Although sanitary inspections disqualified the company infrastructure and procedures, it continued operating until 1987. Two decades of litigations conclude that the company neglected in protecting the health of its workers, its consumers and environment. Hardie and other asbestos companies sought both industrial solutions and legal protection to limit the economical effects under the increasing number of compensational claims; for example, Hardie take advantage of the “no fault” provision of accident compensation Act 1972.
This raises the question about if law concerning the “corporate veil” within companies reflect contemporary public expectations and standards. As Hamilton and Tozer (2007) states, “This case highlights the existence of an ‘expectation gap’ between recent corporate behaviour and contemporary society’s standards of ethical conduct”.
3.2. Australian Companies and Their International Operations
The application of law in many developing countries is influenced by corruption and an almost total absence of ethical behaviour. This scenario, along with the need of more profitability, is promoting that more and more Australian companies deal with countries such China, Malaysia, Indonesia, and western Europe countries where the unethical behaviour of their authorities have made that these companies got engaged in commercial practices than will appear abhorrent to the Australian business community.
This is the case of the Australian mining companies such as BHP-Billiton in Papua New Guinea where the deforestation and environmental contamination are against the accepted standards in Australia; moreover, under the Papua authorities’ approval, with the mining continuation agreement, the mining company has made landlords sign contracts not only for them but for their future generations to not make posterior claims (Marshall, 2002).
Another remarkable case is the deforestation of Borneo woods instigated by the Australian developed market and the permissibility of the corruptible Malaysian authorities though Australia has signed the OECD (Convention on Combating Bribery of Foreign Public Officials) convention (Kellam, 2005). These are some examples that are causing Australia a serious damage in the credibility and social responsibility of its companies and make clear reference that the compliment of the law does not always represent an ethical procedure, especially in the business ambit.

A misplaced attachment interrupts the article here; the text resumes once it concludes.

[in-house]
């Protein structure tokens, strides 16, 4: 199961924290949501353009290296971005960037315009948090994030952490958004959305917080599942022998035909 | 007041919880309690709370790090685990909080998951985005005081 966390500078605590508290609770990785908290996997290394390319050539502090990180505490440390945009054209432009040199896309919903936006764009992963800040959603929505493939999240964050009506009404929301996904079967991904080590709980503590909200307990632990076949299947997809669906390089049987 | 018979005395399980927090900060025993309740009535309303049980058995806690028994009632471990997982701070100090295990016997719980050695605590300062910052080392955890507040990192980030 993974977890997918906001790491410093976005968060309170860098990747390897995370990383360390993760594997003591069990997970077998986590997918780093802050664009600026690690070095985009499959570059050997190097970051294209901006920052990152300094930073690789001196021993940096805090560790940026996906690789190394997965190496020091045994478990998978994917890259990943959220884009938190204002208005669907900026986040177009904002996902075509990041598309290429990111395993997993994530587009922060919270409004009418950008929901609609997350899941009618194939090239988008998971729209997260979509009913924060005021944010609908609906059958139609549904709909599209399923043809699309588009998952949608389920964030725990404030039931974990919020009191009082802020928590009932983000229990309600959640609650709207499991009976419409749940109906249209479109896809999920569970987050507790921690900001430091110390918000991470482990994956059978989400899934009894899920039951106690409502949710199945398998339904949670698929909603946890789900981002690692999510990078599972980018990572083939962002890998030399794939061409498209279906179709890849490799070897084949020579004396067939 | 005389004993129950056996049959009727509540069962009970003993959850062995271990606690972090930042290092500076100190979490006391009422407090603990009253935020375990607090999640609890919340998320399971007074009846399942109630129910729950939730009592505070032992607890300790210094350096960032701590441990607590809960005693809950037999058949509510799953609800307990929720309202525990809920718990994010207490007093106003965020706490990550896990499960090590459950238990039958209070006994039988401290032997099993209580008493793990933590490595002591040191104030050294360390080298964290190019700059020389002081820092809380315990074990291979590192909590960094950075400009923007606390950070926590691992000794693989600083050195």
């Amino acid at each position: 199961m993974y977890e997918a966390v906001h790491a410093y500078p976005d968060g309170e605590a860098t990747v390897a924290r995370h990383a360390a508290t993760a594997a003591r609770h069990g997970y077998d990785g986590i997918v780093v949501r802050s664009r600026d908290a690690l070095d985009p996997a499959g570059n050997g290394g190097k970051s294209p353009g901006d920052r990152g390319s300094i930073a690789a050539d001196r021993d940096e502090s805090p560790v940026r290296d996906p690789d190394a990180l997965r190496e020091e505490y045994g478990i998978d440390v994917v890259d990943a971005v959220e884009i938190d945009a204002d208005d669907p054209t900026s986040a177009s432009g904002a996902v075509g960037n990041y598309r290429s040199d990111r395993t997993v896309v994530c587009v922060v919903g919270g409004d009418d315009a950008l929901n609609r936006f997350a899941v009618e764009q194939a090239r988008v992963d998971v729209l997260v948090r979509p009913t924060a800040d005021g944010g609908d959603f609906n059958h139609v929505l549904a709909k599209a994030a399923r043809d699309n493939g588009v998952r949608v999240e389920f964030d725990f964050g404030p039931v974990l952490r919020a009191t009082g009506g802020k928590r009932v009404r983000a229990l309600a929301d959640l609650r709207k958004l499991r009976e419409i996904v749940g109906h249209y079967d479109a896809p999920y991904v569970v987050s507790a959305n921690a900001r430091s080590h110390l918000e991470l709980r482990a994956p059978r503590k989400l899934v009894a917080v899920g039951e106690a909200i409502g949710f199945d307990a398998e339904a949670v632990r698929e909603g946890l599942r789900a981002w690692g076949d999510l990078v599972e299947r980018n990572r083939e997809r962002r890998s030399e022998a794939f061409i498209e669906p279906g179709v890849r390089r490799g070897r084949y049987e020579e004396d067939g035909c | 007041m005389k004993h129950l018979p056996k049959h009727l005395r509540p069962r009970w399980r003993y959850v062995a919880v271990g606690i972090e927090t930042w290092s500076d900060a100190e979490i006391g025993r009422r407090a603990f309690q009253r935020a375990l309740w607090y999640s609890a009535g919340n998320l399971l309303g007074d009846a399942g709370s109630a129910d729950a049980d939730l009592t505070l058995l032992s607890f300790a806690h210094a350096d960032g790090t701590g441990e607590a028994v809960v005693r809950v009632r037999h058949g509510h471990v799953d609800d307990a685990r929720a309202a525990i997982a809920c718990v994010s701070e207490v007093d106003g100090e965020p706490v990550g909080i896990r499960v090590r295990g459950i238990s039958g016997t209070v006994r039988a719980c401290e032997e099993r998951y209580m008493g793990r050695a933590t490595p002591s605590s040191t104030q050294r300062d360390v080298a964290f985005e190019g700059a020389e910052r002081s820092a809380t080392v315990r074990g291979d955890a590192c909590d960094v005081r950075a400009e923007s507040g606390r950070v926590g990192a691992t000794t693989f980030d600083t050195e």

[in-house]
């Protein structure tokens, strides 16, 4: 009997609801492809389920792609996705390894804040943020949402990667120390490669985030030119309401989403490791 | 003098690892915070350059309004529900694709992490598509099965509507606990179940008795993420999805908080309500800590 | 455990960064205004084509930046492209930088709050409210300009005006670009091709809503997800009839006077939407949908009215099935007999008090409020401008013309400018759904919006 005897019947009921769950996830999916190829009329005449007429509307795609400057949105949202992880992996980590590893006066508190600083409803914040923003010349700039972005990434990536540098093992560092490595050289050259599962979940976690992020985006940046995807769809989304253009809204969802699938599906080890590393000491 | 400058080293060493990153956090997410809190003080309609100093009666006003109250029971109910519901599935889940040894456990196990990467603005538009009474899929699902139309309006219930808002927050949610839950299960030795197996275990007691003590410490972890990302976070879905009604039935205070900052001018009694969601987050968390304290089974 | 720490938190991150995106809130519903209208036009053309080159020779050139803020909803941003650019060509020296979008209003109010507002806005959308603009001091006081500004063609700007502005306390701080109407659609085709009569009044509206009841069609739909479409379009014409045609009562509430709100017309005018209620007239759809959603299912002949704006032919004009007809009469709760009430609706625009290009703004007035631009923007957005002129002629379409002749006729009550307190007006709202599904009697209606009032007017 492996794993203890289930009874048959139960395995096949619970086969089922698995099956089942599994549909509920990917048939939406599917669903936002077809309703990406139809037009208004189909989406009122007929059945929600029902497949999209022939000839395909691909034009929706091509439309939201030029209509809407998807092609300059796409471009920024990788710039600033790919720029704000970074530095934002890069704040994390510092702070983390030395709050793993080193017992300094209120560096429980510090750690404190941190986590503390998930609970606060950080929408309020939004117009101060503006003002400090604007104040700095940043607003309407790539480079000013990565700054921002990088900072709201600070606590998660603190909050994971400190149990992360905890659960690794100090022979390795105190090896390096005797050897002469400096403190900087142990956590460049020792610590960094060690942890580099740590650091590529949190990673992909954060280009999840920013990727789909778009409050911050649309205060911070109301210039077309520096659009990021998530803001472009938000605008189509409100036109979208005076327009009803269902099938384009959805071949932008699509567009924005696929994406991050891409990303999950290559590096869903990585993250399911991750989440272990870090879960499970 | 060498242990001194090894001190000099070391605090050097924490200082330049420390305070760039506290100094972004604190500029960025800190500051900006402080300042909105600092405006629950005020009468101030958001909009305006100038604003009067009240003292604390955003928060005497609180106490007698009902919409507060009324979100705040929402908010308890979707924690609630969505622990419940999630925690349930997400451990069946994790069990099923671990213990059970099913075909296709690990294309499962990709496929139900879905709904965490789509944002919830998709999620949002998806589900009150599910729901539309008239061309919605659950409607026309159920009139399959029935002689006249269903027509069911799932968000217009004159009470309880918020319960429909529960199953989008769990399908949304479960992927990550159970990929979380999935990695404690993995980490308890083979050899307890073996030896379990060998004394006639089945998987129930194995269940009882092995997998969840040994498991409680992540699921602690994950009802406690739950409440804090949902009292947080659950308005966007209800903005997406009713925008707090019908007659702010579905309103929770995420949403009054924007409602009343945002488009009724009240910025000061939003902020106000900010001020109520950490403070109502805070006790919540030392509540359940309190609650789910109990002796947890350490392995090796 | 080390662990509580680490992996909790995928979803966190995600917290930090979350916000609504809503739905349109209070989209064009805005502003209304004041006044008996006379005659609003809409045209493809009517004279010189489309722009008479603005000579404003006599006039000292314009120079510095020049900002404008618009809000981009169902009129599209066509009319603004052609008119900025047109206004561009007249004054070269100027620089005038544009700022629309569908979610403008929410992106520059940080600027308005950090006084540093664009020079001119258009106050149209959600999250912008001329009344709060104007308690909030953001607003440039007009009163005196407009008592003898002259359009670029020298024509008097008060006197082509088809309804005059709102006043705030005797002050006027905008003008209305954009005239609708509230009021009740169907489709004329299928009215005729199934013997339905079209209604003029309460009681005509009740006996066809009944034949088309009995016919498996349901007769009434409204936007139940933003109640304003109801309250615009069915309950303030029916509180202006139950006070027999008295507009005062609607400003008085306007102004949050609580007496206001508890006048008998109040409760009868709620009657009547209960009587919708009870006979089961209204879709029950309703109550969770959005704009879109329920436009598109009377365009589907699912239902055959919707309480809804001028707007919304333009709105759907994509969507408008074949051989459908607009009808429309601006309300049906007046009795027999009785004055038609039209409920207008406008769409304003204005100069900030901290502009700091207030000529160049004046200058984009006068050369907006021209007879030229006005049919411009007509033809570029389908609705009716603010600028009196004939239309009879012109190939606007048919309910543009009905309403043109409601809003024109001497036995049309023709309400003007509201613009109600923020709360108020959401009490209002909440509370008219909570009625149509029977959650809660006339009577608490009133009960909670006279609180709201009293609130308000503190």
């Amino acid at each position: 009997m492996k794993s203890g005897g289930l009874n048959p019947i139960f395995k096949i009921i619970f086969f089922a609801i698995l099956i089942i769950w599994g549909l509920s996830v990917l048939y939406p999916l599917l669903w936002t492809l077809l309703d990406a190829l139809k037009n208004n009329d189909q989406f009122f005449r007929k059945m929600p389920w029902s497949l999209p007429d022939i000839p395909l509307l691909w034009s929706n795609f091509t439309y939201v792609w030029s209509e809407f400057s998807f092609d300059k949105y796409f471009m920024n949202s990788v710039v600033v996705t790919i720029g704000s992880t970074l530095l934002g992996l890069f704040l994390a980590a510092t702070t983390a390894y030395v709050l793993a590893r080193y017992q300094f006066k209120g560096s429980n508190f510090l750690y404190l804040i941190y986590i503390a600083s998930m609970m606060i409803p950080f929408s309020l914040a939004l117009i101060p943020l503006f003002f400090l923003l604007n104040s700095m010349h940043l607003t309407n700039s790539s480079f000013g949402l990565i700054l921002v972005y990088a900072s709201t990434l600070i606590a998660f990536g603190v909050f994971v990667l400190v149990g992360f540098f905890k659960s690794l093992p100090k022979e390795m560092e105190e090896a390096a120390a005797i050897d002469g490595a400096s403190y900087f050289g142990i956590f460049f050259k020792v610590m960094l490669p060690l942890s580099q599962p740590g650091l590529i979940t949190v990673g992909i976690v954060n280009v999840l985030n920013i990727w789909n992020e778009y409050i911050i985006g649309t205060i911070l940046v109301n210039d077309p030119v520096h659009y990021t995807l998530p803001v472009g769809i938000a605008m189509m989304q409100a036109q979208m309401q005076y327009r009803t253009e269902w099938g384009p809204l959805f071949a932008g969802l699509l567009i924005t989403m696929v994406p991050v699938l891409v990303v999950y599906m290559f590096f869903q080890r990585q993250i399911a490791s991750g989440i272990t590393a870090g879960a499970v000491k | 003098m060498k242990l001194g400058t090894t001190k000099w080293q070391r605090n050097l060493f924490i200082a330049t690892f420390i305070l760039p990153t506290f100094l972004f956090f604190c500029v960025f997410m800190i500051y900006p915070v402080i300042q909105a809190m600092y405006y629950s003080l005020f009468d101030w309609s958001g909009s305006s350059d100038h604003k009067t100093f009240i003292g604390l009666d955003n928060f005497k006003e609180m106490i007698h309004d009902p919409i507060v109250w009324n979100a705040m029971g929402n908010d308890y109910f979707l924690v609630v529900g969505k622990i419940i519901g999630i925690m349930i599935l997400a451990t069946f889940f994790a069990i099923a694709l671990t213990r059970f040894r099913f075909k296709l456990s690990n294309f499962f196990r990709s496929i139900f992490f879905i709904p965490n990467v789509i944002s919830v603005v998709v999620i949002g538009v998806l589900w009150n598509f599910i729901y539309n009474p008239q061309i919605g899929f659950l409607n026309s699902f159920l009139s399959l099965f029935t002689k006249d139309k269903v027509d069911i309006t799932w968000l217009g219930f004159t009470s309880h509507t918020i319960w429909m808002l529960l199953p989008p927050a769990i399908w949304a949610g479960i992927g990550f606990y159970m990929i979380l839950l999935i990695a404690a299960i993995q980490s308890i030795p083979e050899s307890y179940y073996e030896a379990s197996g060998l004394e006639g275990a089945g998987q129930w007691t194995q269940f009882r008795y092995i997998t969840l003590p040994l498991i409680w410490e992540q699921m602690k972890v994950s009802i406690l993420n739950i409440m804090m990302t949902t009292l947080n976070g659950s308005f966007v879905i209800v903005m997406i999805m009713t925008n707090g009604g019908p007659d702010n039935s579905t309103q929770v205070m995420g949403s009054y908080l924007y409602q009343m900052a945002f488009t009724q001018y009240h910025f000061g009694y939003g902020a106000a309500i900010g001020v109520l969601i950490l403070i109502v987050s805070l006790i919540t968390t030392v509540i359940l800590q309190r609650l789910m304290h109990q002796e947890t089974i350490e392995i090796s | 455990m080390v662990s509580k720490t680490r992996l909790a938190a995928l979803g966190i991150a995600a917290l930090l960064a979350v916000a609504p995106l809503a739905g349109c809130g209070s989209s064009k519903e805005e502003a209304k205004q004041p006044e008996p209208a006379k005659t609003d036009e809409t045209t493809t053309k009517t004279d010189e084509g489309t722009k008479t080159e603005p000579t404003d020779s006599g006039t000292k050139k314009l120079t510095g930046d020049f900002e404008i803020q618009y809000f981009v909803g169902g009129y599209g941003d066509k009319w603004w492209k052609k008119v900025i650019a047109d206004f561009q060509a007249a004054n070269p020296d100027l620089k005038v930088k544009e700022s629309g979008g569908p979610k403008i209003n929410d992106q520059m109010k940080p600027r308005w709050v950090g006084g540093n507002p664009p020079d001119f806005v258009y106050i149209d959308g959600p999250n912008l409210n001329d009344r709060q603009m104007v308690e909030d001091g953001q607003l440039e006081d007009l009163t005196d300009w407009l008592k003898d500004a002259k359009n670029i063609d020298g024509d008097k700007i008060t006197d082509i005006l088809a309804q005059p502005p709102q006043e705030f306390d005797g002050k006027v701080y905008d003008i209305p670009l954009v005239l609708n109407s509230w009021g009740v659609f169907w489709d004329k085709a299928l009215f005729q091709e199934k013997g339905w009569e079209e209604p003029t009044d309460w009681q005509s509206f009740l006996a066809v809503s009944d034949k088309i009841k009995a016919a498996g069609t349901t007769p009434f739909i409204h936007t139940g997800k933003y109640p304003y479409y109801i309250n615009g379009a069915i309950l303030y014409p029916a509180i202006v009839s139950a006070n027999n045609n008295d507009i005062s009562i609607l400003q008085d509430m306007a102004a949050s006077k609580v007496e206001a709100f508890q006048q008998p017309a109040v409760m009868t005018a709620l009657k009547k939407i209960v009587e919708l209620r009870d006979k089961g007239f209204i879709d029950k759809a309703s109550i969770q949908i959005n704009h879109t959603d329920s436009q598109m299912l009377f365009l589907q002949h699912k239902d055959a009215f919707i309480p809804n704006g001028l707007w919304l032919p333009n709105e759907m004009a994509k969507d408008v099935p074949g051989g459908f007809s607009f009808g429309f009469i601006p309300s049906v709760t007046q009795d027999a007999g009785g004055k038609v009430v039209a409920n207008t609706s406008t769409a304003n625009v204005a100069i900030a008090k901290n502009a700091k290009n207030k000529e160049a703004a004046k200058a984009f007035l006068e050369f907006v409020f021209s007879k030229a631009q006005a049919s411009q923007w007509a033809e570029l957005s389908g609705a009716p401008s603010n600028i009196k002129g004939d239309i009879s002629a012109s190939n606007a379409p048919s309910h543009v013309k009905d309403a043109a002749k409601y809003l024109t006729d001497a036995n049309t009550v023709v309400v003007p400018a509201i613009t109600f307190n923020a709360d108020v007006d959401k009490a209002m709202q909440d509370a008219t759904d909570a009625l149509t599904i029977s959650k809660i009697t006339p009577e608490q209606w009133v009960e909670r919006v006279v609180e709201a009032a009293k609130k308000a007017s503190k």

As it can be appreciated in the relevant cases the ethical behaviour is not always represented in the legal procedure of corporations which prioritize its benefits and shareholders expectations to the welfare of the community and environment where they perform its productive activities. It is also crucial to highlight that legal norms that not cover the broad spectrum of ethics and moral norms, and that the ethical behaviour must be a natural practice in the law practice to balance the fixed outcomes with more creative solutions that accomplish not only the companies’ profits but also the necessities of every member of the society and its environment which they belong to.
Alexy, R. (2002). The Concept of Law. In The Argument from Injustice: A reply to
Legal Positivism (pp. 11-81). New York: Oxford University Press Inc.
Cohen, S. (1999). “Good Ethics is Good Business” – Revisited. Business and
Professional Ethics Journal, 18(2), 1-12.
Francis, R., & Armstrong, A. (2003). Ethics as a Risk Management Strategy: The
Australian Experience. Journal of Business Ethics, 45(4), 375-396.
Hamilton, F., & Tozer, L. (2007, July). Moral liabilities: James Hardie and The Social
Contract. Paper submitted to the 2007 Accounting and Finance Association of Australia and New Zealand Conference, Gold Coast – Australia.
Kellam, The Hon. Justice. (2005, May). Ethics and The Global Economy. Speech
given at the Monash University Faculty of Business and Economics (Department of Business Law and Taxation), Melbourne – Australia.
Marshall, W. (2002, April 9). Australian Mining Giant Leaves Environmental Disaster
in Papua New Guinea. World Socialist Web Site. Retrieved from http://www.wsws.org/articles/2002/apr2002/png-a09.shtml.
Parker, C., Evans, A., Haller, L., Le Mire, S. M., & Mortensen, R. (2008). The Ethical
Infrastructure of Legal Practice in Larger Law Firms: Values, Policy and Behaviour. The University of New South Wales Law Journal, 31(1), 158-188.
Velasquez, M. (1992). Business Ethics: Concepts and Cases (3rd ed.). Englewood
Cliffs, NJ: Prentice-Hall.